At the start of John Michael McDonagh’s Calvary, a stranger with a gravelly voice sits in the confession booth and tells Father James Lavelle (Brendan Gleeson) that he’s going to kill him in one week’s time. The story subsequently traces that week as a modest path leading to a clearing in the woods, evoking one of those films where the hero is told he’s got terminal cancer and the audience watches while he gets his affairs in order. Calvary also uses the device of “one week remaining” to string together a tapestry of the priest’s motley parish, a small Irish hamlet of all manner of small-town industry: hospital, auto repair shop, pub, train station, and so on. Only a fraction of the small population attends mass. Fewer still have a friendly word for Father Lavelle: With seven days’ worth of turns around the town, he’s got plenty of time to try and locate his murderer-to-be, and plenty of possible suspects.
McDonagh’s first film, The Guard, also starred Gleeson, as a tough-talking, irreverent village policeman, tainted by a handful of reasonably shocking vices, yet incorruptible in his virtue, a fat pebble standing against the deluge of drug smugglers and dirty cops. Calvary’s Father Lavelle, no spring chicken either, has plied his trade long enough to hold his own in conversation against all manner of sinner, from small-time blasphemers to big-timers, such as men who beat women, bankers who ruin lives, and the unspeakable, lost souls who murder children.
It ought also to be mentioned that, by design, Calvary is a hybrid comedy and melancholy slice of pastoral life. That pairing, historically, has tended to yield insufferable swill like Waking Ned Devine, but, behind a pleasant veneer, McDonagh leads Lavelle around the abyss to look at it from various angles, and chat with its various faces, resulting in a concoction of pleasing sweetness and acidity, like a coffee punched up with rye whiskey. If it’s a comedy, it’s grounded by flinty wisdom about the worst things men are capable of. But it’s scarcely dramatic, either, without a mischievous gleam in its eye. Nor is its wistful, sentimental side without pleasures. For every character like the blackly cynical Doctor Harte (Aidan Gillen), or the brutish mechanic Simon (Isaach De Bankolé), there’s Lavelle’s loving, fragile daughter Fiona (Kelly Reilly), or the kind, elderly novelist played by the too-little-seen M. Emmet Walsh.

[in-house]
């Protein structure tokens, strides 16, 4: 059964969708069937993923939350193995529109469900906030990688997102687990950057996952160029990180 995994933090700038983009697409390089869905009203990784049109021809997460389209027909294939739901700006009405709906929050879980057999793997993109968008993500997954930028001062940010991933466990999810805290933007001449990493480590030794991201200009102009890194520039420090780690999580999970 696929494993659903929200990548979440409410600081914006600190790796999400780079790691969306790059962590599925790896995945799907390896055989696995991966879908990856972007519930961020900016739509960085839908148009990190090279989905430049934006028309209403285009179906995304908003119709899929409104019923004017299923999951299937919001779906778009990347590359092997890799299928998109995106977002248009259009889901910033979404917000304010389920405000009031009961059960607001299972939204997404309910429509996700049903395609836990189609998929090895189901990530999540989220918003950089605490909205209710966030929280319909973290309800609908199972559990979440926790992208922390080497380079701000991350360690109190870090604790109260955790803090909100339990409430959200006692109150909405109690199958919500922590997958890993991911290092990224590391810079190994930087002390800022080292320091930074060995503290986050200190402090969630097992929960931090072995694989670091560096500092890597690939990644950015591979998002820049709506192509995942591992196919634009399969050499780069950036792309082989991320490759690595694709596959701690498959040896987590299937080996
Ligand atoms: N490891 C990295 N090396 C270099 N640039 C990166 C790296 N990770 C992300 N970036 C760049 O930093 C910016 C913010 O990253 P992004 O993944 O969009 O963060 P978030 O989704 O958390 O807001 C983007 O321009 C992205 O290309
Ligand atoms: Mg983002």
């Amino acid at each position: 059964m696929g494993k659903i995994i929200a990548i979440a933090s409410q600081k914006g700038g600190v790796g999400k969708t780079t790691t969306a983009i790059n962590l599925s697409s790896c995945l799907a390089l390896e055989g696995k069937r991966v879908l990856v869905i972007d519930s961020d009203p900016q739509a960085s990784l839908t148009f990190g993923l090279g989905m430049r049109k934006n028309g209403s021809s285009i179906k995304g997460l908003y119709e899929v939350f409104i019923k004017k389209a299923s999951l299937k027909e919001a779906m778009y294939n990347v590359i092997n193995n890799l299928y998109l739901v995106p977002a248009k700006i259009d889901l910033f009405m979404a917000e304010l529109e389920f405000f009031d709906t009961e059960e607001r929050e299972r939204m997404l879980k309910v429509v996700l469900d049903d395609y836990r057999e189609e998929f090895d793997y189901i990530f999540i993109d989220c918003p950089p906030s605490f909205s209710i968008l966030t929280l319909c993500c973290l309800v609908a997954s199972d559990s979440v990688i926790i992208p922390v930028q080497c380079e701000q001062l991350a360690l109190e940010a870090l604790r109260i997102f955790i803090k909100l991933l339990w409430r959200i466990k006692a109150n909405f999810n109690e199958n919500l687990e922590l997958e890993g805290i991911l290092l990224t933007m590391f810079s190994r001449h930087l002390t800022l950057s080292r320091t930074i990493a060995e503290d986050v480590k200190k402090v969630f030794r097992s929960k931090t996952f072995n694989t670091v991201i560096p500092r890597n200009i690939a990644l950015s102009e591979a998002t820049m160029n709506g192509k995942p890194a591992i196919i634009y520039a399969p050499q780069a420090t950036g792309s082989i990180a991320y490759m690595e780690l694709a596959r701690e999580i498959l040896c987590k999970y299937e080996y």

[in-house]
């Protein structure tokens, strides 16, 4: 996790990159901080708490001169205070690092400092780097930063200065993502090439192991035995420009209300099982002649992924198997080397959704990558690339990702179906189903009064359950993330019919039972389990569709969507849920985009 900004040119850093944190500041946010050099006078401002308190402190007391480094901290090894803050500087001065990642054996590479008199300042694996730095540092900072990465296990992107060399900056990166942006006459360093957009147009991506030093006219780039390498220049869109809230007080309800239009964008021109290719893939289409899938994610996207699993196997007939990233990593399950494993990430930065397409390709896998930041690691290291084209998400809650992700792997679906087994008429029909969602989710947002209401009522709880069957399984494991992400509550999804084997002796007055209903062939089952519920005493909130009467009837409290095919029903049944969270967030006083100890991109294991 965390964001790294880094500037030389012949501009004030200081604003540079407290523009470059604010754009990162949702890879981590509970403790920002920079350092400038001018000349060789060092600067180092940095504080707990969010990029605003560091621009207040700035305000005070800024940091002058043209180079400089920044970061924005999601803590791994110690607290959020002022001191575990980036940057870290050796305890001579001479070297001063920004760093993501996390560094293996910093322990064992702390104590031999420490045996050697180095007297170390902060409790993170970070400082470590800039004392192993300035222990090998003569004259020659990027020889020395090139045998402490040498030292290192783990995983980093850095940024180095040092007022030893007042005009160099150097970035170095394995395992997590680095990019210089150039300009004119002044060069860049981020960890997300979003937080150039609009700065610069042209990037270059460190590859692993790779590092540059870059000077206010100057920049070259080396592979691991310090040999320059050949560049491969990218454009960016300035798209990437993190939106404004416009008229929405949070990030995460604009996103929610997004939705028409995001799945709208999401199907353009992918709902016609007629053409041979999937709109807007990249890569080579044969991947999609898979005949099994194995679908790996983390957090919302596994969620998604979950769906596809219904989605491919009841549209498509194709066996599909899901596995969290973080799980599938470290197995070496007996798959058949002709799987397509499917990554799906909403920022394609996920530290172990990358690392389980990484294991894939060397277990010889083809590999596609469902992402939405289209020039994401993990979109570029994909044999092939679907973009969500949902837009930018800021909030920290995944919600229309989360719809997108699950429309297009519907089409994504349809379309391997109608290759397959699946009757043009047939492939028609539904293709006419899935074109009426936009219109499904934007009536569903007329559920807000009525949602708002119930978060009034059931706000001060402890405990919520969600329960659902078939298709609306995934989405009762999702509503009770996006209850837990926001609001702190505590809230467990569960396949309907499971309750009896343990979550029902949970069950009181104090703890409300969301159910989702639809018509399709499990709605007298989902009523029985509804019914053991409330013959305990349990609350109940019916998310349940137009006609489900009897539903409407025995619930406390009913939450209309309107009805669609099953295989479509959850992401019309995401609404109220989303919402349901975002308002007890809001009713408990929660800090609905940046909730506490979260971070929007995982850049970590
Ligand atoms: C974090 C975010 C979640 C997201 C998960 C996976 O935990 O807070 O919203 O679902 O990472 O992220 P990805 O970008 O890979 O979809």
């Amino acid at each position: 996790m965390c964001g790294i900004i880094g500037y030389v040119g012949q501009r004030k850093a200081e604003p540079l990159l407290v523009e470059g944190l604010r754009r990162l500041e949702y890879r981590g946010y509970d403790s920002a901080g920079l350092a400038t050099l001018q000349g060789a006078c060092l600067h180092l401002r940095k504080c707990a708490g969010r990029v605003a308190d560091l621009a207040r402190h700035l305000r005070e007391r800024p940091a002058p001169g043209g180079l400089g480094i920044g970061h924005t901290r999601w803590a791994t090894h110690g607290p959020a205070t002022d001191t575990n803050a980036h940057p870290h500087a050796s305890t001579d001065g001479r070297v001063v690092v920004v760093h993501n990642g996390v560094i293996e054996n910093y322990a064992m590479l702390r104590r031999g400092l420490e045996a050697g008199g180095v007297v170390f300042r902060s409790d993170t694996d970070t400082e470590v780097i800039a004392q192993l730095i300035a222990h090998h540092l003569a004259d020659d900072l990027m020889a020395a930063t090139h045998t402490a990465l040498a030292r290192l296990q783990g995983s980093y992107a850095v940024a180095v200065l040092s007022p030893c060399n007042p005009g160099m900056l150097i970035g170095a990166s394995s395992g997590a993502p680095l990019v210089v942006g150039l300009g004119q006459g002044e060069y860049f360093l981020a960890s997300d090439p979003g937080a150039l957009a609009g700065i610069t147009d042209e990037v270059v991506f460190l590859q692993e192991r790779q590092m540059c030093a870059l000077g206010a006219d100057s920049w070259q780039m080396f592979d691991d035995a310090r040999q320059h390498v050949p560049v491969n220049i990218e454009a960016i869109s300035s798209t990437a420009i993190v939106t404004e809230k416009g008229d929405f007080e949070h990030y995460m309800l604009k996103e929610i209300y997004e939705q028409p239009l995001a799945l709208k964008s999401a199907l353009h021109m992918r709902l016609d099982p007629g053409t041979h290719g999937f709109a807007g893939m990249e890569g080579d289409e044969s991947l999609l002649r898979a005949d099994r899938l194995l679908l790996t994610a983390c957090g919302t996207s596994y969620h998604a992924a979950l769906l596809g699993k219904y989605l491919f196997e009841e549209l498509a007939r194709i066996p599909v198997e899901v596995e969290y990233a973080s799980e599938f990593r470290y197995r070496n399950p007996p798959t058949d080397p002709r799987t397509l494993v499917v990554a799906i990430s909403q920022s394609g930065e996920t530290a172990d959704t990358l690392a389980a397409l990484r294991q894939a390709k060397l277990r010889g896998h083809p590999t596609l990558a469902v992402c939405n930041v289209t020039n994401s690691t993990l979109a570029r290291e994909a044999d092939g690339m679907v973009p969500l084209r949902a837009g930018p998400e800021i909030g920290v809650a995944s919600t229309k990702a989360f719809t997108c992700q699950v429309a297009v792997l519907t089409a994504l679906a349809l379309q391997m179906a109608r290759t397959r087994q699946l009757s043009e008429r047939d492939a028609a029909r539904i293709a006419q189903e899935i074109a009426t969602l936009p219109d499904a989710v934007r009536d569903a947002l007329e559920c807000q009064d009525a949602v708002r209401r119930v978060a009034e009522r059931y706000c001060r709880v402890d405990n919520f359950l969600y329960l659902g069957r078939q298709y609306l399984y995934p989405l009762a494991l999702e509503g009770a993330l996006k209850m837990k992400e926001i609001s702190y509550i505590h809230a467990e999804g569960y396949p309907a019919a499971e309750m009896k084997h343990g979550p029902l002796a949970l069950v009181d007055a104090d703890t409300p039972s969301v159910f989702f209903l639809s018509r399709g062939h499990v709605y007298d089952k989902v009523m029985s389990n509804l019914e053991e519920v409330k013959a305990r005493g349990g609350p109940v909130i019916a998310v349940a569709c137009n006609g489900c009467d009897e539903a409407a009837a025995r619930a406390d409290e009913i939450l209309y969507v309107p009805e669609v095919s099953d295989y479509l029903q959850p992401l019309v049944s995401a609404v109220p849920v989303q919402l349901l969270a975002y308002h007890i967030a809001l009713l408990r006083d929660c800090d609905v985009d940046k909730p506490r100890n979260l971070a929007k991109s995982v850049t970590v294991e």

While McDonagh doesn’t lack for intelligence, humanity, and a knack for crackling dialogue, which he also shares with his brother, Martin McDonagh, Calvary frustrates as potently as it entertains. McDonagh seems to want, but fails, to take a chain of spirited, knockabout sketches on character and morality, and turn the viewer’s countenance toward some larger, grander outline, a mighty philosophical gesture borne, for the most part, on the world’s outrage at the Catholic Church’s apparent indifference, cowardice, and disdain concerning the countless children who were sexually abused by its priests over (at least) the last half century.
That the faceless man who promises to kill Father Lavelle was once, as an altar boy, a victim of abuse, is information shared in Calvary’s first lines of dialogue. He tells Lavelle he’ll be killed because the priest is a good man, free of culpability, general and specific. Such a loaded declaration means to frame the ensuing developments in an ever-present snare, denying comfort to the viewer even in the film’s lightest moments. The snare, inevitably, is pulled taut, but if McDonagh means also to unveil a thesis statement, it doesn’t gel, and if all we’re meant to carry away is a few bruises and lacerations to mull over, existentially, then we may feel not only dissatisfied by the film’s 11th-hour turn toward lyrical fatalism, but, also, mildly insulted by the presumptuous attitude it seems to choose as it sends us on our way.